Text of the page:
There are two types of writers: those who have started at least one project and quit, and liars.
Before Dawn of Endings (working title), I had never finished a story idea. I would get these images in my mind: scenes, conversations, characters, and I would write them down in beautiful prose. I loved it so much. But then I’d hit a wall and that excitement would be replaced with discouragement.
So when we typed THE END on the final page of Dawn of Endings, it made me wonder. What made this story different than all those other stories? Was it simply a better concept? Was it because I was writing with Matti? These variables most likely had something to do with why this project got finished and the others didn’t, but in reality, the determining factor was this:
We chose not to quit.
Could I have been any more obvious and unhelpful? Probably. But I’ll try not to.
The thing is, Dawn of Endings really wasn’t all that different from any of the other story ideas I have had in the past. It has a premise that excites me, characters I’ve loved getting acquainted with, and a spectacular setting. I also hit dozens of road blocks, plot holes, and long bouts of lack of inspiration.
Usually that was when I would quit.
But there was something about this story that never left me. Even during the weeks where parenting consumed every single brain cell by breakfast, our story was the last thing I thought of when I fell asleep and the first thing I thought of when I woke up.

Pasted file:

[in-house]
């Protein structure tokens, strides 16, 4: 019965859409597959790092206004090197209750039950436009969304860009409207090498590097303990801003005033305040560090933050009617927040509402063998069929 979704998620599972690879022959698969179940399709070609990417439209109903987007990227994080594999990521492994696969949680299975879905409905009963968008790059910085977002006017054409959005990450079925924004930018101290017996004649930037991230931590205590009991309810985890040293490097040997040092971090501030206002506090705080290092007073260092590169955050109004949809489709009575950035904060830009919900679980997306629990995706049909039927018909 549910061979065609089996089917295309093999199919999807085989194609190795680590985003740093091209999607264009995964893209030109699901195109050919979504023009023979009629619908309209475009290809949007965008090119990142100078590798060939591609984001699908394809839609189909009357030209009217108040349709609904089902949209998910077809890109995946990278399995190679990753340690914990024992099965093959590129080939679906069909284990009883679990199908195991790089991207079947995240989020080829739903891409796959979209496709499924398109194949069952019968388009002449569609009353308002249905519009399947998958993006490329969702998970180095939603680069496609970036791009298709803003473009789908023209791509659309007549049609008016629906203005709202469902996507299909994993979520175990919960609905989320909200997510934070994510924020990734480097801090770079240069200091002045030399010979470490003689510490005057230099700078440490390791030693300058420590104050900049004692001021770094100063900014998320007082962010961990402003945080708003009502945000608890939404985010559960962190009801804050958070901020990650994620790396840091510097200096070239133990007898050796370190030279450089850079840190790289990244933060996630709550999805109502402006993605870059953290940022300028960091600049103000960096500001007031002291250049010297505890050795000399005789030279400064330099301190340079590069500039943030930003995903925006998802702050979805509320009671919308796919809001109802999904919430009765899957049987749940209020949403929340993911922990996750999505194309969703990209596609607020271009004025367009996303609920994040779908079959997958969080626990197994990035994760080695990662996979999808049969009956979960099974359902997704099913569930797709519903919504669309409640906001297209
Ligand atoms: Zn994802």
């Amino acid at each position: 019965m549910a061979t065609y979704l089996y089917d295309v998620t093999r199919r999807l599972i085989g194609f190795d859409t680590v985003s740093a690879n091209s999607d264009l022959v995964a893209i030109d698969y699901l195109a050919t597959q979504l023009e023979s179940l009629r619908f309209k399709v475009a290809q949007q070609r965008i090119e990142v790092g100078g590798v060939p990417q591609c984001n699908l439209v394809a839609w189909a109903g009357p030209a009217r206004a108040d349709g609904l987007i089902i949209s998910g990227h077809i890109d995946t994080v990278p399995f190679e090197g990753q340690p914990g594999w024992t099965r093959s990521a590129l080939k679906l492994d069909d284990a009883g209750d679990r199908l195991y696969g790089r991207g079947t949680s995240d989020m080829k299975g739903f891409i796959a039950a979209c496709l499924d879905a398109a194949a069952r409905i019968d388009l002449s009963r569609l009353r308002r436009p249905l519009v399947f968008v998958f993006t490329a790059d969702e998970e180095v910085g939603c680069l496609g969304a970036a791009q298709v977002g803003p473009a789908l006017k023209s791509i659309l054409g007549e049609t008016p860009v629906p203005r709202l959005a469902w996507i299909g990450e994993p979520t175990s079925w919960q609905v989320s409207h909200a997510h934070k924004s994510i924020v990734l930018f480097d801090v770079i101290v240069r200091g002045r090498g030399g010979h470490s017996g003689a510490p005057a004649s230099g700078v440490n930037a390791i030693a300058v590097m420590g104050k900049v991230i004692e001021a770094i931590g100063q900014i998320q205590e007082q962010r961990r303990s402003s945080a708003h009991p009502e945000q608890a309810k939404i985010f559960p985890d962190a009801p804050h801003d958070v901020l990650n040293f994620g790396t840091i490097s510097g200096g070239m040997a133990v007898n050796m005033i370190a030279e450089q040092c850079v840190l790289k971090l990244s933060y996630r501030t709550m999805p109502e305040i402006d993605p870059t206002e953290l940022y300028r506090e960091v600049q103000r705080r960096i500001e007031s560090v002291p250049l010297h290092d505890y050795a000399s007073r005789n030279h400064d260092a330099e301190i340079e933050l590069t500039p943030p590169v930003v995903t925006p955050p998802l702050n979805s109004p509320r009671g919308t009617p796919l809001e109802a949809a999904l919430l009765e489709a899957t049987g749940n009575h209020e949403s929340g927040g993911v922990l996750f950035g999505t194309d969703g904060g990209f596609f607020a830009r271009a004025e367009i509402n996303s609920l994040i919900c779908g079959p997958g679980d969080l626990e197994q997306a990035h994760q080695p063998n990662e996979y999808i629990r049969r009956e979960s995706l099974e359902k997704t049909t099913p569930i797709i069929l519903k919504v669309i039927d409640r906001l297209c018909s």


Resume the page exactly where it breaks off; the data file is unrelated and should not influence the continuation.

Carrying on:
Every day for two years.
You see, writing ideas are a lot like relationships. They are new and thrilling and titillating at first, then over time you start to notice the flaws and challenges.
So this leaves you with two options: chase your every fancy ’til you give up on the pursuit entirely, or commit and work through the challenges.
Here are 5 tips Matti and I have learned from writing our first successful manuscript:
1. Quit focusing on what’s not working.
If you’re hung up on a plot hole— or even a few paragraphs of description that aren’t conveying what you need it too (story of my life!), chances are you’re going to dwell on it. And dwell.
And dwell. . .
Eventually impostor syndrome will slide into your thoughts like a slimy piece of seaweed caressing your leg and whisper a slew of insults into your ear with his hot, damp breath. Don’t leave that door of opportunity open for him even an inch. All he needs is a toe in the door and he has you.
If you can’t think of a solution after giving it a considerable amount of thought (you’ll know you’ve thought on it too long when the frustration and/or despair creeps in), [put the gist of your problem in brackets and move on.] Follow your inspiration, or at least tackle a much easier scene so you can keep your confidence up.
2. Do something else for a while.
If inspiration is lacking, step away from the computer for a little while. Read a book, take a shower, go for a walk, just don’t give in to the temptation to dwell. Instead, listen to the rhythm of the prose in your book, or pay close attention to the feeling of the shower water hitting your skin. Massage your scalp (you’ll be surprised to discover how much tension you hold there) or use a loofah. If you’re going on a walk, listen to the sound of the birds. Feel the warmth of the sun on your face, or how your body shivers in the crisp air. Watch how the neighbor cat slinks under a bush. Let the rhythm of the world tap into your subconscious and reignite your inspiration.